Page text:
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East Midlands Ambulance Service labelled ‘a disgrace’ by Ashfield MP Gloria De Piero following Kirkby blunders

nbua-15-11-12-ambulance - Generic East Midlands Ambulance photo.

nbua-15-11-12-ambulance - Generic East Midlands Ambulance photo.

 

Furious Ashfield MP Gloria De Piero has labelled East Midlands Ambulance Service ‘a disgrace’ following two potentially life-threatening blunders in Kirkby.

EMAS took three times as long as expected to answer a 999 call on Pennyroyal Way made by Leanne Chiverton because they could not find the house.

Seven days later they then left Cheryl Patrick laying alone and in agony for hours on the stairs of her Roewood Close home because they did not have enough spare ambulances.

Figures obtained by Ms De Piero’s office show that EMAS is the worst performing service in the country at responding to category A call outs – which includes cardiac arrests and stroke patients - taking 489 seconds to respond.

Ms De Piero told Chad changes had to be introduced with immediate effect before someone died.

“The people of Ashfield are suffering from the performance levels of EMAS,” she said. “EMAS need to get their house in order and quickly, because what is happening right now is simply not acceptable. Nationally ambulances are arriving at category A calls a minute later than they were three years ago, at EMAS that figure is 2.3 minutes. This increased time can be the difference between life and death and it makes me very angry.”

Ms De Piero has now written to Jeremy Hunt, Secretary of State for Health, to demand a response and answers on how he plans to resolve the ambulance crisis.

Said Ms De Piero: “EMAS are one of the worst in the country and changes need to be made urgently. I have written to Jeremy Hunt for answers and we will continue to push EMAS for answers when into what is going on.

“When you are in this job you think about how you would feel if something like this happened to your mum or a friend, and what happened is just not acceptable.

“No-one deserves to go through this, people need to have faith in their ambulance service. If anyone else has experienced similar problems they are welcome to get in touch with me and I will keep them in the loop.”

EMAS has since apologised for the horror no show and vowed to look into what went wrong.

A spokesperson said: “We are very sorry we were not able to respond promptly to Cheryl’s 999 call and have contacted her to find out more about her experiences.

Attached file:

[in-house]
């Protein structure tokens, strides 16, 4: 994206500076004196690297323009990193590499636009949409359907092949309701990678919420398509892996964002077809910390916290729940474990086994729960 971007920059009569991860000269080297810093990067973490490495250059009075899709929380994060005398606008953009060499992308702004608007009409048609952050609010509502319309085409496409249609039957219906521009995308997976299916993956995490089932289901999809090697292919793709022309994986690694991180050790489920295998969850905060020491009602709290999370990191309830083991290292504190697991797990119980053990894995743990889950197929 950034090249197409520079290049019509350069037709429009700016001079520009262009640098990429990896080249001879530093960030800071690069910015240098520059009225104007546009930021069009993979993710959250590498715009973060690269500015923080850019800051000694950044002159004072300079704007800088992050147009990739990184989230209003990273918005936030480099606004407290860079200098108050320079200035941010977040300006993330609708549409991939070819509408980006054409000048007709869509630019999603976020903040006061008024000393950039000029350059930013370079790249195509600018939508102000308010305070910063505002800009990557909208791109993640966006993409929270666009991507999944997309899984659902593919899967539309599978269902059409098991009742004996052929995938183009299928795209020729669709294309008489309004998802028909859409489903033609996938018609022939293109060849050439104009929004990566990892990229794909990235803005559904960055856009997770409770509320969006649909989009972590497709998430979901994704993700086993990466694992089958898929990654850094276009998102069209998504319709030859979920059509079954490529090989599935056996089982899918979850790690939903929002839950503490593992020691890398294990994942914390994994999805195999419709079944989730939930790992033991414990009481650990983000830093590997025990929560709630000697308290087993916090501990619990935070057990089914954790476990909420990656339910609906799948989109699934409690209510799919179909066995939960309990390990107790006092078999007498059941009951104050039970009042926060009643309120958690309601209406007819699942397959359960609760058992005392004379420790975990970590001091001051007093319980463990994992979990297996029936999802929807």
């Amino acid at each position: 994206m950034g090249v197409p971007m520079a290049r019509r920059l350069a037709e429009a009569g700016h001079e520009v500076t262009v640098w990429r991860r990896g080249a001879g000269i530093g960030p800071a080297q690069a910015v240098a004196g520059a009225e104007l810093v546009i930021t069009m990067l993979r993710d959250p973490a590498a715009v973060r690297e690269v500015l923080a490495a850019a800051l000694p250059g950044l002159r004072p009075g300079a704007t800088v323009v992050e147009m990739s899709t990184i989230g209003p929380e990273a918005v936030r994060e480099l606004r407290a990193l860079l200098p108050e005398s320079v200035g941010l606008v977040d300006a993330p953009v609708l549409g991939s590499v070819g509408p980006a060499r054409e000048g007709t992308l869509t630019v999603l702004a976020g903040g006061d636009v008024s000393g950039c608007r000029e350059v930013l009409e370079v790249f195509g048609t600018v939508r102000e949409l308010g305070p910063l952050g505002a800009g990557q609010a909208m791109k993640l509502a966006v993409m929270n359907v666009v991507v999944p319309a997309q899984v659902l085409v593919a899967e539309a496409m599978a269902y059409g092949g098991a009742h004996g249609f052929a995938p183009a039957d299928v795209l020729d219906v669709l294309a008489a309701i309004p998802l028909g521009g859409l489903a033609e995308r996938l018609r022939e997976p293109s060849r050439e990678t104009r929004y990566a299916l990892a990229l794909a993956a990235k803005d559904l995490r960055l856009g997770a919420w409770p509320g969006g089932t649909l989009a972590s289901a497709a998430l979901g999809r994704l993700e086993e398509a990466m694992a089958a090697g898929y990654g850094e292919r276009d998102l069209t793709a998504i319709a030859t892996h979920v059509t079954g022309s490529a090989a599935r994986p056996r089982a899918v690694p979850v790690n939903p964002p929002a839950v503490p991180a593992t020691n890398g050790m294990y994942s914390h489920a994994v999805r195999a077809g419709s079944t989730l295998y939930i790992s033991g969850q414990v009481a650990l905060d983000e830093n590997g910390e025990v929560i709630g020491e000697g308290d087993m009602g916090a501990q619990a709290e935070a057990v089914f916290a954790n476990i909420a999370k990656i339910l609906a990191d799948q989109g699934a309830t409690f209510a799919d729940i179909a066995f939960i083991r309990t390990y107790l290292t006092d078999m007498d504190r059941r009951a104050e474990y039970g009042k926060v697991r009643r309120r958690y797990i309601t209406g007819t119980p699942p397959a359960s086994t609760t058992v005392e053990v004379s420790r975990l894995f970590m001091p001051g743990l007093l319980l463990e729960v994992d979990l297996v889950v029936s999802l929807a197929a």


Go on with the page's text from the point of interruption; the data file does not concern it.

“Whilst it’s clear we were under significant pressure at the time responding to life-threatening emergency calls.

“We are now investigating to find out exactly what happened and why. We will share our findings with Cheryl as soon as the investigation is complete.

“EMAS is an improving service and we hit all three national performance standards for the period April to June 2014.

“This is the first time we have achieved this since 2010 which demonstrates the actions we have taken recently are now starting to pay dividends. We are 100 per cent committed to building on this solid platform in the months ahead.”

They have also vowed to investigate the problems at Pennyroyal Way and say they have put new safety measures in place to prevent any future problems

He said: “As and when we hear about such Sat Nav issues we place warnings against those addresses/streets onto our Computer Aided Dispatch (CAD) system.

“These warnings then appear against any call taken for that address and are relayed to our frontline crews when they respond to any incidents in the given locations.

“EMAS can confirm that a warning has been placed against Pennyroyal Way in Kirkby, advising that access is off Kingsway and not to follow SatNav guidance from Lindleys Lane as a result of this incident,” a spokesman said.

Nottinghamshire Police and Nottinghamshire Fire and Rescue Service both told Chad that the local knowledge of their staff had helped them avoid any potential problems to date.

A Nottinghamshire Police spokesman said: “When we are called about an incident, the officers who are the closest to it are sent, this means they are more often than not local officers who are familiar with the area and thus can rely on their local knowledge.”

A spokesman for the fire service said: “Our crews are aware that the estate has restricted access but through their local knowledge they are able to easily navigate to the right access roads, so that response times are not affected.”

 

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